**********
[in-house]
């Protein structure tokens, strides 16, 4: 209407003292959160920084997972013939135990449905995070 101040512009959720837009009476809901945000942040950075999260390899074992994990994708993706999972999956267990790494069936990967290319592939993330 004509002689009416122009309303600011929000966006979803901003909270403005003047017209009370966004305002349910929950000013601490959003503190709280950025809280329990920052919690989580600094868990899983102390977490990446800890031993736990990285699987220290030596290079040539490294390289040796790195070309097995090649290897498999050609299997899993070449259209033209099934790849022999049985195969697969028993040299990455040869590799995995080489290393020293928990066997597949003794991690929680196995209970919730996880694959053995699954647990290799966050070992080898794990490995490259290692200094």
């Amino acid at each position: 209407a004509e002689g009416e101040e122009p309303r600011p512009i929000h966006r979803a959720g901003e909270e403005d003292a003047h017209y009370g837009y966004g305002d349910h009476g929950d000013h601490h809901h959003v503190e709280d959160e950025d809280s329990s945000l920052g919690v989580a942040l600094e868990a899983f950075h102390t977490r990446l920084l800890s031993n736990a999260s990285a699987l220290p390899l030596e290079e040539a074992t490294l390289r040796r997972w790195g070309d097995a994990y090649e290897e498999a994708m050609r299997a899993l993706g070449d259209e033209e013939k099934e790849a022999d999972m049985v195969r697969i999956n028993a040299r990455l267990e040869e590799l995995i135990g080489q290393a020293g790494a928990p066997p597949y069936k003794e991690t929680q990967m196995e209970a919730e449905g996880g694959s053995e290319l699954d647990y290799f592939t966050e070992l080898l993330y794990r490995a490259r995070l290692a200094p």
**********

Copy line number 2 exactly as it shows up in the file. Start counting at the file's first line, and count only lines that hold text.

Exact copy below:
């Protein structure tokens, strides 16, 4: 209407003292959160920084997972013939135990449905995070 101040512009959720837009009476809901945000942040950075999260390899074992994990994708993706999972999956267990790494069936990967290319592939993330 004509002689009416122009309303600011929000966006979803901003909270403005003047017209009370966004305002349910929950000013601490959003503190709280950025809280329990920052919690989580600094868990899983102390977490990446800890031993736990990285699987220290030596290079040539490294390289040796790195070309097995090649290897498999050609299997899993070449259209033209099934790849022999049985195969697969028993040299990455040869590799995995080489290393020293928990066997597949003794991690929680196995209970919730996880694959053995699954647990290799966050070992080898794990490995490259290692200094």